Lee said it comes down to mental health wellness needs.

"Understanding the employee psyche, what they want and need, how it compares pre-pandemic and post-pandemic is critical," Lee continued. "Throwing your employees a pizza party and giving them a gift card at Christmas won't work anymore! If you are a boss, you have to understand what's motivating your employees to leave or stay, especially over these past 20-plus months."

Lee said clarity is critical, and employers can ask themselves the following questions:

- How did you support your employees prior to 2020?

- How did you support your employees during 2020? Pandemic safety, Pandemic life shifts, Racial unrest, etc.?

- Are your employee benefits aligned with your employee/societal needs? For example, do you have maternity leave and paternity leave? Do you offer help for adoption or infertility treatments?

- How are you ensuring gender and racial pay equity?

"You have to understand your engagement story to influence retention and predict where you're going," said Lee.

Engagement and retention are not as cut and dry, according to Lee. She said the pandemic helped to shine a light on the shifts. Now it's about the things that don't necessarily show up in a benefits package. Things like purpose and fulfillment play a more prominent role in potential employees' evaluation of organizations. Unspoken gestures that show an employer cares, matter to the modern-day employee, Lee said.

Employees across the country had concerns pre-pandemic, but the pandemic acted as a catalyst to help them take that leap and find more emotionally fulfilling jobs, Lee believes. She thinks that employees want to feel valued and heard, not just paid.

And when it comes to "big business," Lee said, employees now want to feel like they are sharing in the company's overall success.

"Sarah Blakely, the founder of Spanx, is an excellent example of this," Lee said. "She recently gave her employees two first-class tickets to anywhere in the world and 10 grand each. That indeed says sharing. Every company isn't going to share the organization's success in this way, but it is an opportunity to look at how your compensation guidelines align with your strategy and how you reward your people."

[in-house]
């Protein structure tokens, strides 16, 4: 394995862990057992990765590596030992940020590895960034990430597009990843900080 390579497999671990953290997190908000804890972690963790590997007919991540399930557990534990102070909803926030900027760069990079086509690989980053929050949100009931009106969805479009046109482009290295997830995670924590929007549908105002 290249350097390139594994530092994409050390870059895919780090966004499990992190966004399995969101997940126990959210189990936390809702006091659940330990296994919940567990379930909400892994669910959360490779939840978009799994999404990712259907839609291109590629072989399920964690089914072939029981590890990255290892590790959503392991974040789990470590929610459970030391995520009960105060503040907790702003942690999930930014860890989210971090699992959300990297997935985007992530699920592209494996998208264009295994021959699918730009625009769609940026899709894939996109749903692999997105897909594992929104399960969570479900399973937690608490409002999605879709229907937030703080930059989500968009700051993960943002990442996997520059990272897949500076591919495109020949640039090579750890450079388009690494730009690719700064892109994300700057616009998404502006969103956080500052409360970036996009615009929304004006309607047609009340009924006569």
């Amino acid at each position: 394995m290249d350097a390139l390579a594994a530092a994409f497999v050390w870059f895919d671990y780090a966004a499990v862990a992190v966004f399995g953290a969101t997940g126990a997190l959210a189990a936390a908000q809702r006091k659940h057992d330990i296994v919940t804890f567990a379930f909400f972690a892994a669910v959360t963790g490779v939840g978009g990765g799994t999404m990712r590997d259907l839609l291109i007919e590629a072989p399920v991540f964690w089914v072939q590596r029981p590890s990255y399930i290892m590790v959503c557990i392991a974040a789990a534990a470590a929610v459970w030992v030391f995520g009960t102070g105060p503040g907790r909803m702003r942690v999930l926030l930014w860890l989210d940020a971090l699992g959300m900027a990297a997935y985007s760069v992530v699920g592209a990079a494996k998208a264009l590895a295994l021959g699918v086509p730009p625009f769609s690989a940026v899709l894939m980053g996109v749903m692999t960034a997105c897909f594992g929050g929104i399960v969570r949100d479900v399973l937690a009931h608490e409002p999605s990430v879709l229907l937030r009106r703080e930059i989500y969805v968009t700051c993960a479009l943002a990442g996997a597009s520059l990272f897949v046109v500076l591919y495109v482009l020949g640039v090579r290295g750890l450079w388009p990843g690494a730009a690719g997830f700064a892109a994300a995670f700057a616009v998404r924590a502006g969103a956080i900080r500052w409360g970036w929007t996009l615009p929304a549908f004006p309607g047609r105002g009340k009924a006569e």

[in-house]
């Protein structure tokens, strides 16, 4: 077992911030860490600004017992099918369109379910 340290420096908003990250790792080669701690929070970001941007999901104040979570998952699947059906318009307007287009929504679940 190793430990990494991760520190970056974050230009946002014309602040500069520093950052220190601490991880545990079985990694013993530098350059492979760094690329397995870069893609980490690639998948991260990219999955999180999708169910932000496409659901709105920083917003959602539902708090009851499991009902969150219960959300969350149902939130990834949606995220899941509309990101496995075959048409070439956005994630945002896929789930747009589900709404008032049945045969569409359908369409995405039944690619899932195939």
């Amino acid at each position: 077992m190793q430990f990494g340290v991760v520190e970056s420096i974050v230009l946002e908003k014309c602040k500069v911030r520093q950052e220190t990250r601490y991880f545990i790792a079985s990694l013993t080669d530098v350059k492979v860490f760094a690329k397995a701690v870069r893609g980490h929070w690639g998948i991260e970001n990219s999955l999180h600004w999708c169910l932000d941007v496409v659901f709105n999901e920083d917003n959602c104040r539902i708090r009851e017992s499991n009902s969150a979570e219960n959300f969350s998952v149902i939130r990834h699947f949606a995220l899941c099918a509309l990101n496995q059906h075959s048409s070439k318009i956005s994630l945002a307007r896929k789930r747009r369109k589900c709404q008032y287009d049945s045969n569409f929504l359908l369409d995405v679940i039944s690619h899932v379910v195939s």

Lee said employers also have to shift their views on workers and comprehensively look at work life. She shared three things to keep in mind:

The key to navigating through these times is strong leadership, Lee said.

"Employees usually leave managers and cultures," Lee said. "If the culture is not right, the number on the paycheck will not matter."

For those facing challenges, bringing in a third party could help because Lee said psychological safety gives employees a safe space to speak without fear of retaliation.

"If people quit and won't tell you why they are leaving, then that's a sign they don't care, don't feel safe to share, and more importantly that you need someone to help you get better insight on the employee experience," said Lee. "Partnering with someone externally can help you dig deeper and get to the root cause of your employee engagement and retention challenges. The goal is to continue to get better, and your ability to acknowledge that you need assistance demonstrates vulnerability and your self-awareness as a leader."

Lee wrote the book "Why I Broke Up With My Company" to further rethink the dynamics between managers and employees and drive better employee experiences.

Lastly, Lee shared, "I want employers to stop trying to get back to normal, but instead try to continue to evolve. If you can accept and think about new ways of working and implement culture changes within your organization, you will be better positioned to soar."

As far as Alabamians, if you are looking for steady work and want to apply with Southern Precision Staffing, Gregory said he will be happy to help you find employment in the Birmingham Metro area.